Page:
Treatment of animals in the entertainment industry is governed by the American Humane Association, which is accused of lax oversight in a recent lawsuit. The cofounders of Animal Support speak out against the practice of animal neglect and abuse on the sets of large budget films.
New claims that production supervisors from the American Humane Association may have turned a blind eye to instances of animal abuse and neglect on film and television productions were cited in Superior Court of the State of California case Barbara Casey v. The American Humane Association on July 30th 2013, case no. BC 497991). Julian Omidi, Maria Abaca and Dr. Michael Omidi, the cofounders of the non-profit Animal Support, are exceedingly concerned about this assertion and want to ensure that all animals are treated with the care and respect they deserve.
“The American Humane Association must employ trustworthy and unbiased overseers to enforce the standards for keeping and using animals within the entertainment industry,” says Dr. Michael Omidi, cofounder of Animal Support.
Large films and television series that employ animals must have the American Humane Association stamp of approval that no animals were harmed during the filming process. The controversy originated from Barbara Casey, former director of production for the American Humane Association film and television unit.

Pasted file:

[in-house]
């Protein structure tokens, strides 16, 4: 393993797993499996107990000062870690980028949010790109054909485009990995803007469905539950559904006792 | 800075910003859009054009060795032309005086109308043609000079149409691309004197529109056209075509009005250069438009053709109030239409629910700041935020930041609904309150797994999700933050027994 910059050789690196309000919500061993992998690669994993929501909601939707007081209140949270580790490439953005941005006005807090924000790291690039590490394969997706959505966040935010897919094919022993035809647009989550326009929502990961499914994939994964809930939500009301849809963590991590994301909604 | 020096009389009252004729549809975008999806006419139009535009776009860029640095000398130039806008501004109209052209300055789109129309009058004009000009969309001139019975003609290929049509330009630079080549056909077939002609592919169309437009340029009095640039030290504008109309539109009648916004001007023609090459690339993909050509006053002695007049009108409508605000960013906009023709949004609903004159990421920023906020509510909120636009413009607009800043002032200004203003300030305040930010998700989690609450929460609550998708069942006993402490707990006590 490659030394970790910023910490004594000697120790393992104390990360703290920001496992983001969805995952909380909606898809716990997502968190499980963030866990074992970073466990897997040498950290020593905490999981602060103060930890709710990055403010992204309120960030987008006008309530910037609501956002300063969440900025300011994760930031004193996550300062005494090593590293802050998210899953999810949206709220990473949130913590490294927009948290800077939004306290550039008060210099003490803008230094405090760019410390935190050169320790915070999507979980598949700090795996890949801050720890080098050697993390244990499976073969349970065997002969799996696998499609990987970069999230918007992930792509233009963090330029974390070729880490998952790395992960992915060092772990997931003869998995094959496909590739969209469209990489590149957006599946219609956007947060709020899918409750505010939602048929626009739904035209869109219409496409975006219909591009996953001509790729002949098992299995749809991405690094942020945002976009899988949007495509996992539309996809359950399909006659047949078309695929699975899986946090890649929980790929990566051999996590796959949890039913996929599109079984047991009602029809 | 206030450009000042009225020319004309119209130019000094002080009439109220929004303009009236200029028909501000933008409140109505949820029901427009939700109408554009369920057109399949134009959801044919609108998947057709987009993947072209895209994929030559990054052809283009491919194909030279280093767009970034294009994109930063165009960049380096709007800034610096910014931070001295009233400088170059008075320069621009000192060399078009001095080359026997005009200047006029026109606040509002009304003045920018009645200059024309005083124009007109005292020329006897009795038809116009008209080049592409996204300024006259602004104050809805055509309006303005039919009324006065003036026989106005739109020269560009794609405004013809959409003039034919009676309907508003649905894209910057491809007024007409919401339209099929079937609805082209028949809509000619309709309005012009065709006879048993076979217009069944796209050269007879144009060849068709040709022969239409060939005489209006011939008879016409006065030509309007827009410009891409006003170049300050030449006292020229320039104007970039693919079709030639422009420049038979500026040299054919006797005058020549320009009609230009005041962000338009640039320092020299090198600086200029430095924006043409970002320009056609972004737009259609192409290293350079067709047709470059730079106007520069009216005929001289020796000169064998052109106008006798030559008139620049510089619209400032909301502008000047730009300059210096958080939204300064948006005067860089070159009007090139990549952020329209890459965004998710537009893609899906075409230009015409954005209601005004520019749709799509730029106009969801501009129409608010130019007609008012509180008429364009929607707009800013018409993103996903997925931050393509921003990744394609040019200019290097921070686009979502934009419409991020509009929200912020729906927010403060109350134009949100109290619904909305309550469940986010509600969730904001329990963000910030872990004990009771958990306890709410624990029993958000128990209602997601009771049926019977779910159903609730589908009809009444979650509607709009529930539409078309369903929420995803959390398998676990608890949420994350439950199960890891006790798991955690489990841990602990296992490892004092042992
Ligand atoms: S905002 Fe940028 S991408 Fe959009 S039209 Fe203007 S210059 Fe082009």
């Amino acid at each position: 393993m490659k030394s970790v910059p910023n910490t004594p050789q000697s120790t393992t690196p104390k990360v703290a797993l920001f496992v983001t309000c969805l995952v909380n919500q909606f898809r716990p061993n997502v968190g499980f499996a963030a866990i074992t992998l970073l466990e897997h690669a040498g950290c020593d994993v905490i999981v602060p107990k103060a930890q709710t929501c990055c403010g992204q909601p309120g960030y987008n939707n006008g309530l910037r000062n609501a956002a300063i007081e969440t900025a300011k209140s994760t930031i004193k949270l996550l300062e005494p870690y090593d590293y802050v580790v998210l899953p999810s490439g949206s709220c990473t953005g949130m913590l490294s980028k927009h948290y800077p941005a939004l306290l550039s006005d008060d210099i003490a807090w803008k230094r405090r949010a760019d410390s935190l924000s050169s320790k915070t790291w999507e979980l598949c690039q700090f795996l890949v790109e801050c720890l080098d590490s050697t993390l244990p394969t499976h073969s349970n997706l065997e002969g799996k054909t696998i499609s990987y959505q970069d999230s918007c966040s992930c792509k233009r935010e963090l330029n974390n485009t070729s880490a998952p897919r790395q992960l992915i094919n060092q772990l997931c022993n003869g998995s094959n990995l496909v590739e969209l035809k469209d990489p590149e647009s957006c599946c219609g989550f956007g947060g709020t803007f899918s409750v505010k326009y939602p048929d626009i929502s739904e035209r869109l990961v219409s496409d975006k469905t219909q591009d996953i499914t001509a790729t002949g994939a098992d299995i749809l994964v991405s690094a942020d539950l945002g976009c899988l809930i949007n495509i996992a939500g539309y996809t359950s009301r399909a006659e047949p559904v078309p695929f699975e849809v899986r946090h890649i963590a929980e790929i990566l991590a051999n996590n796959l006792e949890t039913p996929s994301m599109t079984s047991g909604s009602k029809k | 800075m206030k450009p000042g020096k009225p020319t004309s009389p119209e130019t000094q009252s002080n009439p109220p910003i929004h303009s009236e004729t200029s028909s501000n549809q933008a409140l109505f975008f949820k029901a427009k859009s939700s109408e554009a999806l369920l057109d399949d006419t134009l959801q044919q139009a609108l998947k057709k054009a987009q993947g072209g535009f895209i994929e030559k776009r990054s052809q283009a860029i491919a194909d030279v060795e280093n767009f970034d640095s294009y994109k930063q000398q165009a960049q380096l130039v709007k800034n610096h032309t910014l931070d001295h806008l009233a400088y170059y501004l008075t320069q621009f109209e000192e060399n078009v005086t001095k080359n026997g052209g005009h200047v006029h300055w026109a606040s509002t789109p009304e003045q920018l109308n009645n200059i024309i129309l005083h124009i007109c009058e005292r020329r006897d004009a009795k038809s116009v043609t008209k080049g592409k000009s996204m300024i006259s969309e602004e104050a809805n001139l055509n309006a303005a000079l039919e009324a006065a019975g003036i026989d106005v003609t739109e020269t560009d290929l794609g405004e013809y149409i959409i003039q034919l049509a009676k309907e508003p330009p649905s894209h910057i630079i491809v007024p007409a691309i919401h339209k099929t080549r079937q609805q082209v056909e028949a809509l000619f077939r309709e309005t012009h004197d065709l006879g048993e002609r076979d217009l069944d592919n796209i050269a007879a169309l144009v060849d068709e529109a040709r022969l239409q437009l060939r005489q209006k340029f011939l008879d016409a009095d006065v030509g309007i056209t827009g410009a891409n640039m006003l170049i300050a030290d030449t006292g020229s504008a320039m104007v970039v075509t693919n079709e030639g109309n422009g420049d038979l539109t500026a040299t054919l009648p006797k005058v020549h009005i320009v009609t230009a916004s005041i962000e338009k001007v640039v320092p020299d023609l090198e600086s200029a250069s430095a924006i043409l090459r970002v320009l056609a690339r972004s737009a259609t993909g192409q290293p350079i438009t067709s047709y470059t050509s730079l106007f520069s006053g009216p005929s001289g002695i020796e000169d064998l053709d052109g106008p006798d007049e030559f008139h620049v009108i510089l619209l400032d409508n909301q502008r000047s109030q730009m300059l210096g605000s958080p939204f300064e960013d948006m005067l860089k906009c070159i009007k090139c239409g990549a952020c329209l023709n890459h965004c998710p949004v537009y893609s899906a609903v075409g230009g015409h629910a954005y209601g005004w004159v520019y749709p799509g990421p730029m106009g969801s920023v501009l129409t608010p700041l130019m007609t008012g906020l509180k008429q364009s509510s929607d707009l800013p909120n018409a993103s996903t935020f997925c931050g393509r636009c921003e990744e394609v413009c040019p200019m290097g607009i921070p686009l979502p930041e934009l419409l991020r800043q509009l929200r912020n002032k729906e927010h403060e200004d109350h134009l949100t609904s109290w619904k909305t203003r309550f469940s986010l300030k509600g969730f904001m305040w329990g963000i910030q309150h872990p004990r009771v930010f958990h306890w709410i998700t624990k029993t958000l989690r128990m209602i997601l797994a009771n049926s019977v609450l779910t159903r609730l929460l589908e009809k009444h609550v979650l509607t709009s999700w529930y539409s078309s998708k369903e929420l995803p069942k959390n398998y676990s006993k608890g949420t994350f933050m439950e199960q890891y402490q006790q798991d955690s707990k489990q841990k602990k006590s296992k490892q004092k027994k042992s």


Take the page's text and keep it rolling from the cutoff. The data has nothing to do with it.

Complaints were that several television and film productions have circumvented or ignored animal safety standards and yet have still been awarded the Association’s closing credit assurance that “no animals were harmed.” According to case no. BC 497991, several television programs and films, including “Luck,” “Temple Grandin,” “The Hobbit,” “Life of Pi,” and “War Horse” had multiple instances of animal abuse, but were nonetheless given the approval of the AHA.